There are many reasons for which China may soon wish they had been more forceful in policiing their client state, North Korea. One of them is the now emerging military buildup in their own backyard on the part of China’s adversaries.
Two of the more noteworthy nations considering arms purchases from the US are also considered to be two of the most likely targets of a North Korean strike, South Korea and Japan. President Trump is ready to fast track billions of dollars worth of military hardware purchases. The sales to Japan would likely include the introduction of offensive weapons for the first time since the end of World War ll.
President Trump tweeted on Tuesday that he was considering allowing “a substantially increased amount of highly sophisticated” equipment for Japan and South Korea. Prior to that tweet being sent, the White House issued a request to the State Department for an assessment of how best to expedite the authorization of such sales.
One unnamed source told the Washington Times, “We have internal direction on this that came before the tweet,” that weaponry such as the Tomahawk cruise missiles capable of preemptively targeting North Korean ballistic launch sites could be authorized. The State Department’s Bureau of Political-Military Affairs orchestrates such authorizations.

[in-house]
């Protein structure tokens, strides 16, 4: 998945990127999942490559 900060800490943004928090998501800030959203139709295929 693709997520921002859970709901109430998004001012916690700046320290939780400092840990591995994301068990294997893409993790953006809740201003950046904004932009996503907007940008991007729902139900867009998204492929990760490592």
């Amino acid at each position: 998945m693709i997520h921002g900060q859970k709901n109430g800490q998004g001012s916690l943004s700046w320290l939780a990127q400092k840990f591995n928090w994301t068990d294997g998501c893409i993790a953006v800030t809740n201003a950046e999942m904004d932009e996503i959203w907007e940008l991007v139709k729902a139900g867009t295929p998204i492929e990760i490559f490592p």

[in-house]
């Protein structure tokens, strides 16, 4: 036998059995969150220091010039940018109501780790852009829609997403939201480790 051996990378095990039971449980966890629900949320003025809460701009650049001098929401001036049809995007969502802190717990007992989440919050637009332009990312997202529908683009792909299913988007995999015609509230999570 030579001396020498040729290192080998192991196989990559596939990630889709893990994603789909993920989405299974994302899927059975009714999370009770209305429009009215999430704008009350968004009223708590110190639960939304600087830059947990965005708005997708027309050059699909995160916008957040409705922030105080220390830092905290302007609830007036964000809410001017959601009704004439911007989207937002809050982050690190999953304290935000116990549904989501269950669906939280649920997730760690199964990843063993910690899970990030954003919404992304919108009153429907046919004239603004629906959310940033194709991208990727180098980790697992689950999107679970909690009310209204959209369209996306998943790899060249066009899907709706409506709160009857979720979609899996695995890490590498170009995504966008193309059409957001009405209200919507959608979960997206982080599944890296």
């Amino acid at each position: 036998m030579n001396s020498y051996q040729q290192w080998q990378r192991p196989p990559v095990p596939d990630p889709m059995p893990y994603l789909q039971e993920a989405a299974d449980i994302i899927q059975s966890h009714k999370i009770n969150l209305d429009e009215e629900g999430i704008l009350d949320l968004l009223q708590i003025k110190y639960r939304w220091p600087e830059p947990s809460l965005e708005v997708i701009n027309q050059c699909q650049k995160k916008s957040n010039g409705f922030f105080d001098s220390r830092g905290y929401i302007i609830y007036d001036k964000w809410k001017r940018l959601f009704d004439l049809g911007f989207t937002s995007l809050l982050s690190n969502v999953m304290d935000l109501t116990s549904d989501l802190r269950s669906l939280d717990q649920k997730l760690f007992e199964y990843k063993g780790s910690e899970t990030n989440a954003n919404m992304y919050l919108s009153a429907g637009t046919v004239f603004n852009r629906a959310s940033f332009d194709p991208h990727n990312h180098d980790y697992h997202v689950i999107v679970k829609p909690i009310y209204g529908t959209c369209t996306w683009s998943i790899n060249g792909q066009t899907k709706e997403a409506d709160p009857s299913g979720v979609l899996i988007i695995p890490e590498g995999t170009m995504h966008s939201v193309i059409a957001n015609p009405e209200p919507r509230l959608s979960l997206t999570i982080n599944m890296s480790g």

A State Department spokesman confirmed to the Washington Times that officials are working at an accelerated pace to determine, “with our South Korean and Japanese partners, what systems would best assist their needs as directed by the president.”
Japanese Prime Minister Shinzo Abe acknowledged on Monday that his government, which has been attempting to change the Japanese constitution to allow the use of offensive force for the first time since World War ll, will seek to bolster its missile defenses by purchasing US hardware, such as the Aegis Ashore missile interceptor. North Korea provided him with a powerful persuasive argument.
China has been the aggressor in the region prior to North Korea’s recent activity, staking out a military presence on manmade islands built upon reefs owned by other nations. Now, those that can afford to do so and feel vulnerable will likely be tempted to follow Japan’s lead, making China’s own territorial aggression more risky.
Thanks to North Korea’s aggression and their own hesitation in reining in their hostile proxy, China may soon find its position as the regional bully more complex, and more subject to a military response.
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